The working group outlined 5 potential child transport “Situations” (see chart below) and for each described their “Ideal” solution – the best practice recommendation for safe a safe transport for each situation. They also presented an “If the Ideal is not Practical or Achievable” alternative – basically an “acceptable” backup plan.

They also came up with guidelines to assist EMS providers in selecting a child restraint system – particularly important because due to the lack of regulation and testing requirements specific to ground ambulances, many of the available child restraint devices were not designed for use in ambulances, some were tested to automotive standards and others were not tested at all.

In the end, the ultimate goal of ALL the recommendations: Prevent forward motion/ejection, secure the torso, and protect the head, neck, and spine of all children transported in emergency ground ambulances.

In short – transport these children safely.

We know that since the adoption of “mandatory use laws” in the U.S. for child safety restraints in automobiles, that thousands of children’s lives have been saved. Yet for years we have continued to allow children to be transported unrestrained on ambulances. With this report, we have finally taken a step in the right direction…

It is hoped that the recommendations provided in this report will address the lack of consistent standards or protocols among EMS and child passenger safety professionals in the United States regarding how to most safely transport children in ground ambulances from the scene of a traffic crash or medical emergency to a hospital or other facility. It should be noted that the expectation is that States, localities, associations, and EMS providers will implement these recommendations to improve the safe transportation of children in emergency ground ambulances when responding to calls encountered in the course of day-to-day operations of EMS providers. In addition, it is hoped that EMS providers will be better prepared to safely transport children in emergency ground ambulances when faced with disaster and mass casualty situations”.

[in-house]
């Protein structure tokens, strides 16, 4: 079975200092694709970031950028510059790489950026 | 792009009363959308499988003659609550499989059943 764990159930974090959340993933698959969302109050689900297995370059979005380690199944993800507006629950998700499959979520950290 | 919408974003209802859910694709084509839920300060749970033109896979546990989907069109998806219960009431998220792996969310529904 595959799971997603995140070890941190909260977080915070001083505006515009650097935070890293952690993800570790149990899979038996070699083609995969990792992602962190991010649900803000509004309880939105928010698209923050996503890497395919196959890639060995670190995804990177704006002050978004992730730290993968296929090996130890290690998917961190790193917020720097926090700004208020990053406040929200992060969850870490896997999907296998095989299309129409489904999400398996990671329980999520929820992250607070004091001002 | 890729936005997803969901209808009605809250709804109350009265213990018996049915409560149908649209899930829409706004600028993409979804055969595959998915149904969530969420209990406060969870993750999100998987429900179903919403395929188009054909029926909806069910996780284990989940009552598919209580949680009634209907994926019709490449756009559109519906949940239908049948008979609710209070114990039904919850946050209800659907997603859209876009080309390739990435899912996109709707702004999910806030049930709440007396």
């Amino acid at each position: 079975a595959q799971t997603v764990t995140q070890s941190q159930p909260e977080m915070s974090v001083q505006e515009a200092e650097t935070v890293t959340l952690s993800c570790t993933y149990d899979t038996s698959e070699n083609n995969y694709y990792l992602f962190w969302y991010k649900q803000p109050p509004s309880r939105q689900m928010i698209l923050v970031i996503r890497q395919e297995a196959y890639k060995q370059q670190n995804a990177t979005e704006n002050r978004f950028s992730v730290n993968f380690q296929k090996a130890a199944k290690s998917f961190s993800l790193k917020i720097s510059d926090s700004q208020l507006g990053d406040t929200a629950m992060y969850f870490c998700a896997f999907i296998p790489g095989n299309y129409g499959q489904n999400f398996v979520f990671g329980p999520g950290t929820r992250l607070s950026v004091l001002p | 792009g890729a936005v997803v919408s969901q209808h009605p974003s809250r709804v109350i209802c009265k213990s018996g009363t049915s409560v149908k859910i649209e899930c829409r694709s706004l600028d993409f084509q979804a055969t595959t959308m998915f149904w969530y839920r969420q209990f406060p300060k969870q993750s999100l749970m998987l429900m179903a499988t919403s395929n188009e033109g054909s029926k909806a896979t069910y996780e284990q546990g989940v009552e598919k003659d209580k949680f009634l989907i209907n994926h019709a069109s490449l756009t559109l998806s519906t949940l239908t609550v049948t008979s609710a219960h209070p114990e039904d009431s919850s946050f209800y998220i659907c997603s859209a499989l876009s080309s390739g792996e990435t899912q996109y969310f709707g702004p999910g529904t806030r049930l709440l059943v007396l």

…. Amen to that !!



1. Notice published by NHTSA of Public Meeting on August 5th, 2010 to discuss draft version Recommendations for Safe Transport of Children on Ground Ambulance Vehicles: Federal Register, July 19, 2010,

 2 & 3. Working Group Best-Practice Recommendations for the Safe Transportation of Children in Emergency Ground Ambulances: NHTSA / USDOT, September 2012

4. “EMS to Your Rescue?” Int’l Forum on Traffic Records & Hwy Safety Info. Systems – Levick N, July, 2008

Great News Needle-phobic Parents: New Flu Shot Uses Tiny Needle

Last updated on March 3rd, 2018 at 10:36 am

If you are among the many moms and dads who are scared of needles, this year’s flu shot might be a lot less scary. Ninety percent less scary, that is!

Have you seen the cute Fluzone hedgehog commercial? The new intradermal needle is 90% shorter!

The new intradermal flu vaccine uses a 90% smaller needle to inject the vaccine into the skin, instead of muscle. According to the Centers for Disease Control and Prevention (CDC), the intradermal vaccine not only requires a smaller needle but it has 40% less antigen that the regular flu shot while still being as effective as the traditional vaccine. Antigen is the part of the vaccine that helps your body build protection against flu viruses and since each intradermal vaccine requires less than the traditional shot, more doses can be made from the same amount of antigen.